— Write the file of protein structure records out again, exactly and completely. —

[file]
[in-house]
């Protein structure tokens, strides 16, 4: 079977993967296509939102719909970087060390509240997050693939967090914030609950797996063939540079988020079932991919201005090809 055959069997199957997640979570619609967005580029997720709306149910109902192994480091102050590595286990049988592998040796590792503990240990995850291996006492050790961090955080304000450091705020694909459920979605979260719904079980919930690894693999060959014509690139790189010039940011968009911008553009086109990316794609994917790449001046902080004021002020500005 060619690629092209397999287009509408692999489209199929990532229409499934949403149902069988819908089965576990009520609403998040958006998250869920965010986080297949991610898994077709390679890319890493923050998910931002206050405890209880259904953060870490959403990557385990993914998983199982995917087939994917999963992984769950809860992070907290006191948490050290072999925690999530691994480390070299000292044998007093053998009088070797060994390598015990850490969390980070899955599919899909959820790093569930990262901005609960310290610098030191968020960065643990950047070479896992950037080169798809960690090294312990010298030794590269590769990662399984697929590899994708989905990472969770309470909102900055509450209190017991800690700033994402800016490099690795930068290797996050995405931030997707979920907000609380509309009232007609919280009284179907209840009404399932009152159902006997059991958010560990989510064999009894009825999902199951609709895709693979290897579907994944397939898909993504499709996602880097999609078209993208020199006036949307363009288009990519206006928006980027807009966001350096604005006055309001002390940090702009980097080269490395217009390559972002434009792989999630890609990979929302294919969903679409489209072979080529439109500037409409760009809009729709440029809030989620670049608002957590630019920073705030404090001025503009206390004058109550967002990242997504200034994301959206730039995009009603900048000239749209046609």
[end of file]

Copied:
[in-house]
């Protein structure tokens, strides 16, 4: 079977993967296509939102719909970087060390509240997050693939967090914030609950797996063939540079988020079932991919201005090809 055959069997199957997640979570619609967005580029997720709306149910109902192994480091102050590595286990049988592998040796590792503990240990995850291996006492050790961090955080304000450091705020694909459920979605979260719904079980919930690894693999060959014509690139790189010039940011968009911008553009086109990316794609994917790449001046902080004021002020500005 060619690629092209397999287009509408692999489209199929990532229409499934949403149902069988819908089965576990009520609403998040958006998250869920965010986080297949991610898994077709390679890319890493923050998910931002206050405890209880259904953060870490959403990557385990993914998983199982995917087939994917999963992984769950809860992070907290006191948490050290072999925690999530691994480390070299000292044998007093053998009088070797060994390598015990850490969390980070899955599919899909959820790093569930990262901005609960310290610098030191968020960065643990950047070479896992950037080169798809960690090294312990010298030794590269590769990662399984697929590899994708989905990472969770309470909102900055509450209190017991800690700033994402800016490099690795930068290797996050995405931030997707979920907000609380509309009232007609919280009284179907209840009404399932009152159902006997059991958010560990989510064999009894009825999902199951609709895709693979290897579907994944397939898909993504499709996602880097999609078209993208020199006036949307363009288009990519206006928006980027807009966001350096604005006055309001002390940090702009980097080269490395217009390559972002434009792989999630890609990979929302294919969903679409489209072979080529439109500037409409760009809009729709440029809030989620670049608002957590630019920073705030404090001025503009206390004058109550967002990242997504200034994301959206730039995009009603900048000239749209046609």